Closed Bridge Over Keystone Dam Brings Slew Of Traffic Through Sand Springs


Wednesday, November 27th 2013, 11:07 pm
By: Tess Maune


It's not the holiday backing up traffic in Sand Springs.

About 30,000 cars travel Highway 97 each day, but a detour has added thousands of additional drivers to the already packed roads.

Cars and trucks lined up as far as the eye could see on Highway 97 Wednesday.

"It's pretty bad, the traffic's pretty bad," said Mannford resident Melissa Payne.

It's not an uncommon sight along the stretch of highway in Sand Springs, but one Payne said has gotten considerably worse since the Keystone Bridge closed for construction last month.

"Oh my God, I had to sit at McDonald's a while ago for like five minutes to get out, and normally you don't have to," Payne said.

Sand Springs Infrastructure Administrator Vernon Smith said nearly 8,000 drivers, who used Highway 412, were re-routed straight through the busiest section of town.

10/28/2013 Related Story: Highway 151 Over Keystone Dam Closed For Repairs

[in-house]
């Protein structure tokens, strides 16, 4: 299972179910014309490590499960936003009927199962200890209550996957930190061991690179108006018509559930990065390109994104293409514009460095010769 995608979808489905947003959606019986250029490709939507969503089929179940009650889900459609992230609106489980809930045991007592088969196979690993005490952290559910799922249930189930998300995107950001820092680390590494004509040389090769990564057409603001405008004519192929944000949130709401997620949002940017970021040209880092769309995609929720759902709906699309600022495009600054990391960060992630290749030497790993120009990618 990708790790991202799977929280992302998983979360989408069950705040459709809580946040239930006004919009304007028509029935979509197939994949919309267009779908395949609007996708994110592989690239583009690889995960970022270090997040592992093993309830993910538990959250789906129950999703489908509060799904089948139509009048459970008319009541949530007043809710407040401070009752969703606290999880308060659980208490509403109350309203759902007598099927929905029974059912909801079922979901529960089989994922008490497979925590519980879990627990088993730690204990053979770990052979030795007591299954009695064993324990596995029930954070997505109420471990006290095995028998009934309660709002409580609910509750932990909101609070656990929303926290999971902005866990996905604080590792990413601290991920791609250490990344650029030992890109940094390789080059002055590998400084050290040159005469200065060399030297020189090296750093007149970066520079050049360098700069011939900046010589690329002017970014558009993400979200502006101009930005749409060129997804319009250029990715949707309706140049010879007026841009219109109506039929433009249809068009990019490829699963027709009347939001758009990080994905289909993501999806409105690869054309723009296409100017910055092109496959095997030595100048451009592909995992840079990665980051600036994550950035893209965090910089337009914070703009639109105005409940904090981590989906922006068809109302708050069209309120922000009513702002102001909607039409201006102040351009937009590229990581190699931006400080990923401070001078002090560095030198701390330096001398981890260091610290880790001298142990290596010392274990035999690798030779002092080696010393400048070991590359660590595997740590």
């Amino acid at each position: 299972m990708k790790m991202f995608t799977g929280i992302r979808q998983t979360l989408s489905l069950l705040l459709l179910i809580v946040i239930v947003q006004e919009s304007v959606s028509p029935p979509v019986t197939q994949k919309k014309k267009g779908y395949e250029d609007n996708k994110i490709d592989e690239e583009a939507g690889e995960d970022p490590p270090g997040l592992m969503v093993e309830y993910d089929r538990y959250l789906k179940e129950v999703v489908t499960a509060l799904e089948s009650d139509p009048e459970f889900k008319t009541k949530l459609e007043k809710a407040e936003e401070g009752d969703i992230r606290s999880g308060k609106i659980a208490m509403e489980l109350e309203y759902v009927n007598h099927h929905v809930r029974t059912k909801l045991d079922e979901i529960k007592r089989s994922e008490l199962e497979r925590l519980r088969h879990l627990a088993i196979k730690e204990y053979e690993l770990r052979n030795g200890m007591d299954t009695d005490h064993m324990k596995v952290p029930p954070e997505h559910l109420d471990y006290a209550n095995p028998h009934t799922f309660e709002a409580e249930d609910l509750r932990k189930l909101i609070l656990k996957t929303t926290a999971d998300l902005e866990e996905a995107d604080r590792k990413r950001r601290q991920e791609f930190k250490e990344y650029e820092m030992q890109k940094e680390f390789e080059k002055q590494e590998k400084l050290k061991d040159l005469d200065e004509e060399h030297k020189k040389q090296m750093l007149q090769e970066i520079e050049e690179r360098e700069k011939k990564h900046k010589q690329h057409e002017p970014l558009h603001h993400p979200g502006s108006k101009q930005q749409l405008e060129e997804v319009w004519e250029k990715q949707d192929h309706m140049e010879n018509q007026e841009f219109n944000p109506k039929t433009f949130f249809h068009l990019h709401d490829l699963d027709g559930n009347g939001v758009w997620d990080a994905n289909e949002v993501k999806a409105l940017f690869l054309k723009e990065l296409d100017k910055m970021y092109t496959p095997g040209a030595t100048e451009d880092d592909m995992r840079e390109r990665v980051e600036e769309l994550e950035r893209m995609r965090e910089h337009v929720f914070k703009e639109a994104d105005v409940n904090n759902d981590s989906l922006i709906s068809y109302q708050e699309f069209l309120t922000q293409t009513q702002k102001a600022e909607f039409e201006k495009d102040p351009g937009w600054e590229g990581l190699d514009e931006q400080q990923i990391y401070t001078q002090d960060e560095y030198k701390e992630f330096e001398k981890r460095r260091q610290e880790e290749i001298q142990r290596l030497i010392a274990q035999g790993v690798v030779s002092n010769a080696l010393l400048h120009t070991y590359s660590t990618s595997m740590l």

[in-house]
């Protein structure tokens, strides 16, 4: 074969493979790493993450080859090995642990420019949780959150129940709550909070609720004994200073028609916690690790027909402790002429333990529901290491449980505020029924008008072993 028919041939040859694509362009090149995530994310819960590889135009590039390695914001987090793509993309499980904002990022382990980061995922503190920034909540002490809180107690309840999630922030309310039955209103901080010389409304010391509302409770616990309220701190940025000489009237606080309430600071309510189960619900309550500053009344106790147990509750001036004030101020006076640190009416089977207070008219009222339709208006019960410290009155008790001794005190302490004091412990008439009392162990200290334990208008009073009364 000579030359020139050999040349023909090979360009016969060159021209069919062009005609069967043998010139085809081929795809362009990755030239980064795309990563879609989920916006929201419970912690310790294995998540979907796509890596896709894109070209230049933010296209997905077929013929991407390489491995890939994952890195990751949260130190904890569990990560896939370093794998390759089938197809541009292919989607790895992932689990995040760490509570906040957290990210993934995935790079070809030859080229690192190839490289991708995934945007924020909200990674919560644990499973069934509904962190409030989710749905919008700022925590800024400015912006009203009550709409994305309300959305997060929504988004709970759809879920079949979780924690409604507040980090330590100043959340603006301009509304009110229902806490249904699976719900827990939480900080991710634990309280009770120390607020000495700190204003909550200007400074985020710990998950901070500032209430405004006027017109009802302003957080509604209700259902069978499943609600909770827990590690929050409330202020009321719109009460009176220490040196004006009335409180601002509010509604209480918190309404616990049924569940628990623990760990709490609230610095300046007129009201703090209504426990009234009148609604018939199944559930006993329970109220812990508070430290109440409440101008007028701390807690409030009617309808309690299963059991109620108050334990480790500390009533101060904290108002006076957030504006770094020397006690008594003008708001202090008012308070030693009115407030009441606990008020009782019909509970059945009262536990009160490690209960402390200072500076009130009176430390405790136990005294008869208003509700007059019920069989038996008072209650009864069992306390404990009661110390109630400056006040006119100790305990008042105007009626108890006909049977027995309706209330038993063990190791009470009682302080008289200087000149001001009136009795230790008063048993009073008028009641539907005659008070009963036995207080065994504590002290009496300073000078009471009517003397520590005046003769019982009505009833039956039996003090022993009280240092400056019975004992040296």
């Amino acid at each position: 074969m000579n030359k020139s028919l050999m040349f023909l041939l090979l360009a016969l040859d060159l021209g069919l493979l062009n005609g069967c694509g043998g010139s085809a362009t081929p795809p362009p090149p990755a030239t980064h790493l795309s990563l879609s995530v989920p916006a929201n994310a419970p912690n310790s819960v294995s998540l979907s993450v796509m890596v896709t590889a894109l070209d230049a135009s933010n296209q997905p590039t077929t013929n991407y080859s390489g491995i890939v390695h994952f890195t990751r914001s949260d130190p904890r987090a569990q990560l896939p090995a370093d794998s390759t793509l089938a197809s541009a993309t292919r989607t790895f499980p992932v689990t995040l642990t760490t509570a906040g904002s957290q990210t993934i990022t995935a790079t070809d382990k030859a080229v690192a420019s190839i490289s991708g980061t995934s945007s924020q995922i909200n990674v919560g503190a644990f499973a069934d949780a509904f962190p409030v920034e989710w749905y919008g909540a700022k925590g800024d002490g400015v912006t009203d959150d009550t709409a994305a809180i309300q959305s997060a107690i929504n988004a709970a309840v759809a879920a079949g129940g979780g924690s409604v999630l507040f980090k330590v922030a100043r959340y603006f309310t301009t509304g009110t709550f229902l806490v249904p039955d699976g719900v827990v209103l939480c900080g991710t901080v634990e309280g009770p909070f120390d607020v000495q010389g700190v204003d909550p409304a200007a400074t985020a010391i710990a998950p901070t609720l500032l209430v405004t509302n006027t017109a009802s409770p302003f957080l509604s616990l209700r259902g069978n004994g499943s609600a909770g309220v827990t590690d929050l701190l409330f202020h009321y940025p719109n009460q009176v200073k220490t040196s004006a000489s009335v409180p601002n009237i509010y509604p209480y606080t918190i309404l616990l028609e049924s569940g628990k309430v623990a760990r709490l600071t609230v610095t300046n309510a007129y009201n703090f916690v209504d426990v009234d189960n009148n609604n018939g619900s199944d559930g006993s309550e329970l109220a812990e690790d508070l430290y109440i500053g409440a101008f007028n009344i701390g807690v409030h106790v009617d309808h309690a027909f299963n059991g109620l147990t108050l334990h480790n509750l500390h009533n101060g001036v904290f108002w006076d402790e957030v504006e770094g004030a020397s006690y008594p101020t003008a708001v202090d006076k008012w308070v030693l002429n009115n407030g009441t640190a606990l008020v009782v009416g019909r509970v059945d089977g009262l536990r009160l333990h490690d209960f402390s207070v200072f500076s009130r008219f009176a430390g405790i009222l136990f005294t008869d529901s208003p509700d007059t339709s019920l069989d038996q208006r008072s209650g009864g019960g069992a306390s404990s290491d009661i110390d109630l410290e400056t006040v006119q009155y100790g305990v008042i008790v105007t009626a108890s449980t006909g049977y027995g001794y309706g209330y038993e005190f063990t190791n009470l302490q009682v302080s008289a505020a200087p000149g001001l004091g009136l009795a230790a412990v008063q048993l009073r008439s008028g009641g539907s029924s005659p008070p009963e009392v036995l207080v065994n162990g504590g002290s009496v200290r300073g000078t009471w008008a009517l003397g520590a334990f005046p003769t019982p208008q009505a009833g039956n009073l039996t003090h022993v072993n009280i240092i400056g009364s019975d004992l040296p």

"People that are commuting to Tulsa from the Mannford area have to come this way, basically. There are few alternatives to that.," Smith said.

Orville Burgess is one of those drivers.

"I drive into Tulsa all the time," he said.

But unlike many others, the traffic hasn't slowed him down.

"I don't get in no hurry for nobody. I can take my time. I ain't got nothing but time," Burgess said.

Still, other drivers say all the congestion and the stop-and-go from stoplights out of sync are a pain.

The city says it does have a few plans to help streamline all this traffic. One of those is to add another stoplight right between Weikwa and Morrow Roads.

The detour is also putting more drivers on Highway 51 between Mannford and Sand Springs, which isn't a bad thing for the only gas station along that stretch of road.

"Oh, it's busy. It's really busy, which is good. It's extra money coming in, the store's busy and everything, so it's good for that," said Toni Dusina, a clerk at Sav-A-Trip.

And Smith said, despite what some might think, the extra traffic isn't taking a toll on the roads, just drivers.

"It's wear and tear on people's nerves and the police pens, writing tickets," Smith said.

Smith said once the new traffic light is installed, it will be synchronized to all of the other signals, which should help move traffic more smoothly through town. He says the signal could go up within the next 30 days.